General railroad system of transportation means the network of standard gage track over which goods may be transported throughout the Nation and passengers may travel between cities and within metropolitan and suburban areas. See 49 CFR part 209, Appendix A.

Hazardous material means “hazardous material” as defined in 49 CFR 171.8.

Heavy rail transit means service provided by self-propelled electric railcars, typically drawing power from a third rail, operating in separate rights-of-way in multiple cars; also referred to as subways, metros, or regional rail.

High Threat Urban Area (HTUA) means an area comprising one or more cities and surrounding areas including a 10-mile buffer zone, as listed in appendix A to this part.

Improvised explosive device means a device fabricated in an improvised manner that incorporates explosives or destructive, lethal, noxious, pyrotechnic, or incendiary chemicals in its design, and generally includes a power supply, a switch or timer, and a detonator or initiator.

Intercity passenger train service means both “train, long-distance intercity passenger” and “train, short-distance intercity passenger” as defined in 49 CFR 238.5.

Light rail transit means service provided by self-propelled electric railcars, typically drawing power from an overhead wire, operating in either exclusive or non-exclusive rights-of-way in single or multiple cars and with shorter distance trips and frequent stops; also referred to as streetcars, trolleys, and trams.

Offers or offeror means:

(1) Any person who does either or both of the following:

(i) Performs, or is responsible for performing, any pre-transportation function for transportation of the hazardous material in commerce.

(ii) Tenders or makes the hazardous material available to a carrier for transportation in commerce.

(2) A carrier is not an offeror when it performs a function required as a condition of acceptance of a hazardous material for transportation in commerce (such as reviewing shipping papers, examining packages to ensure that they are in conformance with the HMR, or preparing shipping documentation for its own use) or when it transfers a hazardous material to another carrier for continued transportation in commerce without performing a pre-transportation function. See 49 CFR 171.8.

Passenger car means rail rolling equipment intended to provide transportation for members of the general public and includes a self-propelled car designed to carry passengers, baggage, mail, or express. This term includes a passenger coach, cab car, and a Multiple Unit (MU) locomotive. In the context of articulated equipment, “passenger car” means that segment of the rail rolling equipment located between two trucks. This term does not include a private car. See 49 CFR 238.5.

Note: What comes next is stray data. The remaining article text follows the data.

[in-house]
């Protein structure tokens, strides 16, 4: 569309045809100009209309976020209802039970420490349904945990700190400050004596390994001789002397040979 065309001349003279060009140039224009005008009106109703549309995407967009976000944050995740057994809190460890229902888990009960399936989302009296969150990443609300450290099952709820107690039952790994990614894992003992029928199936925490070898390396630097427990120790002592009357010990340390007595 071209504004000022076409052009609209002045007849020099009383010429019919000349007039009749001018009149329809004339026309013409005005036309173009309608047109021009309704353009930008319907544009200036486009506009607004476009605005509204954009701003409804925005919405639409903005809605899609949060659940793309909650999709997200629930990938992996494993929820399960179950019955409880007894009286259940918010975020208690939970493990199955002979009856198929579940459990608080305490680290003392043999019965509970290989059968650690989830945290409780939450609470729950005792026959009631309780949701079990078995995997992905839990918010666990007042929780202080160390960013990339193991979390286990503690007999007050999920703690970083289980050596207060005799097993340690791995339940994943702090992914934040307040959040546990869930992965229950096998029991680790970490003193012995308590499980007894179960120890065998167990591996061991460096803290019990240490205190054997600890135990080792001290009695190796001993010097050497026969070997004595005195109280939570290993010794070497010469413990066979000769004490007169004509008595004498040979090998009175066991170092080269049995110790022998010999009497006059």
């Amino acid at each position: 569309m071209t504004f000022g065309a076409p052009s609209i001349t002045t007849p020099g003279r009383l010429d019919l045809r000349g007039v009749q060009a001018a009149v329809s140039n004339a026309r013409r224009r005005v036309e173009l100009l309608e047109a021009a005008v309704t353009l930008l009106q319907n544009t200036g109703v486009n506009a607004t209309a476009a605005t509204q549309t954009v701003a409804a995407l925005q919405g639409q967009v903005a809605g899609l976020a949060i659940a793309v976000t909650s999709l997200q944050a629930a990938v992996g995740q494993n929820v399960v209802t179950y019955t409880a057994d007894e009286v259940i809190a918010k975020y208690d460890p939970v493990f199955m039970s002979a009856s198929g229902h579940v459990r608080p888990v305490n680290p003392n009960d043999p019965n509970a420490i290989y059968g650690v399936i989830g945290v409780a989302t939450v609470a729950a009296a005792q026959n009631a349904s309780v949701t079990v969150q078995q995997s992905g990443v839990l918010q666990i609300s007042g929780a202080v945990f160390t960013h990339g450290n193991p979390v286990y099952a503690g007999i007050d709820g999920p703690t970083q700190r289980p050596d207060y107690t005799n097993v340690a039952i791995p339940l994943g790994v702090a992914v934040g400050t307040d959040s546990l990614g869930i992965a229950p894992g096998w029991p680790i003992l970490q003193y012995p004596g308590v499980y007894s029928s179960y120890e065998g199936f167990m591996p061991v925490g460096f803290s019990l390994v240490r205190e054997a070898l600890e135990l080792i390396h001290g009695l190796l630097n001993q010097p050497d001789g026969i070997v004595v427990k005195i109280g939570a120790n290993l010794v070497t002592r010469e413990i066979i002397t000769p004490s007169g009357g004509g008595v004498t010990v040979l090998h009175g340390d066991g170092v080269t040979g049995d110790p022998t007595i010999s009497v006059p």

Passenger train means a train that transports or is available to transport members of the general public. See 49 CFR 238.5.

Private car means rail rolling equipment that is used only for excursion, recreational, or private transportation purposes. A private car is not a passenger car. See 49 CFR 238.5.

Rail facility means a location at which rail cargo or infrastructure assets are stored, cargo is transferred between conveyances and/or modes of transportation, where transportation command and control operations are performed, or maintenance operations are performed. The term also includes, but is not limited to, passenger stations and terminals, rail yards, crew management centers, dispatching centers, transportation terminals and stations, fueling centers, and telecommunication centers.

Rail hazardous materials receiver means any operator of a fixed-site facility that has a physical connection to the general railroad system of transportation and receives or unloads from transportation in commerce by rail one or more of the categories and quantities of rail security-sensitive materials set forth in §1580.100(b) of this part, but does not include the operator of a facility owned or operated by a department, agency, or instrumentality of the Federal government.